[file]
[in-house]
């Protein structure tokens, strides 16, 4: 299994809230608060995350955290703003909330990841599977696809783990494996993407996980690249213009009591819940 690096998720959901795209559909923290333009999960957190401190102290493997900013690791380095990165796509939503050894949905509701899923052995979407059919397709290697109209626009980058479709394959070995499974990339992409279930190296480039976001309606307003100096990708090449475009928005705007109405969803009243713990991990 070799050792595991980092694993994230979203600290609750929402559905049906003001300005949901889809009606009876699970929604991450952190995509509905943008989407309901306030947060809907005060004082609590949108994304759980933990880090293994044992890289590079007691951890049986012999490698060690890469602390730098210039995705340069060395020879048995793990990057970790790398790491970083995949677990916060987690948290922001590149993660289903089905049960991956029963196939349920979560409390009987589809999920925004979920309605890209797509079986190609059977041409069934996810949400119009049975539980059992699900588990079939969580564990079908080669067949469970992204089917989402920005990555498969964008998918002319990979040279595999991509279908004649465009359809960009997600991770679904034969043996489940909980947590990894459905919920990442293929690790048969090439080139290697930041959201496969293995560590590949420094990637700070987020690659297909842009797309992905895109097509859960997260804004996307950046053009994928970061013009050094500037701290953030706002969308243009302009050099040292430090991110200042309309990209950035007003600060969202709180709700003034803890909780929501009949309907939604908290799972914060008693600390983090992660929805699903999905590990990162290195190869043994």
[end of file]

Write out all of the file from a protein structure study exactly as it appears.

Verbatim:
[in-house]
């Protein structure tokens, strides 16, 4: 299994809230608060995350955290703003909330990841599977696809783990494996993407996980690249213009009591819940 690096998720959901795209559909923290333009999960957190401190102290493997900013690791380095990165796509939503050894949905509701899923052995979407059919397709290697109209626009980058479709394959070995499974990339992409279930190296480039976001309606307003100096990708090449475009928005705007109405969803009243713990991990 070799050792595991980092694993994230979203600290609750929402559905049906003001300005949901889809009606009876699970929604991450952190995509509905943008989407309901306030947060809907005060004082609590949108994304759980933990880090293994044992890289590079007691951890049986012999490698060690890469602390730098210039995705340069060395020879048995793990990057970790790398790491970083995949677990916060987690948290922001590149993660289903089905049960991956029963196939349920979560409390009987589809999920925004979920309605890209797509079986190609059977041409069934996810949400119009049975539980059992699900588990079939969580564990079908080669067949469970992204089917989402920005990555498969964008998918002319990979040279595999991509279908004649465009359809960009997600991770679904034969043996489940909980947590990894459905919920990442293929690790048969090439080139290697930041959201496969293995560590590949420094990637700070987020690659297909842009797309992905895109097509859960997260804004996307950046053009994928970061013009050094500037701290953030706002969308243009302009050099040292430090991110200042309309990209950035007003600060969202709180709700003034803890909780929501009949309907939604908290799972914060008693600390983090992660929805699903999905590990990162290195190869043994």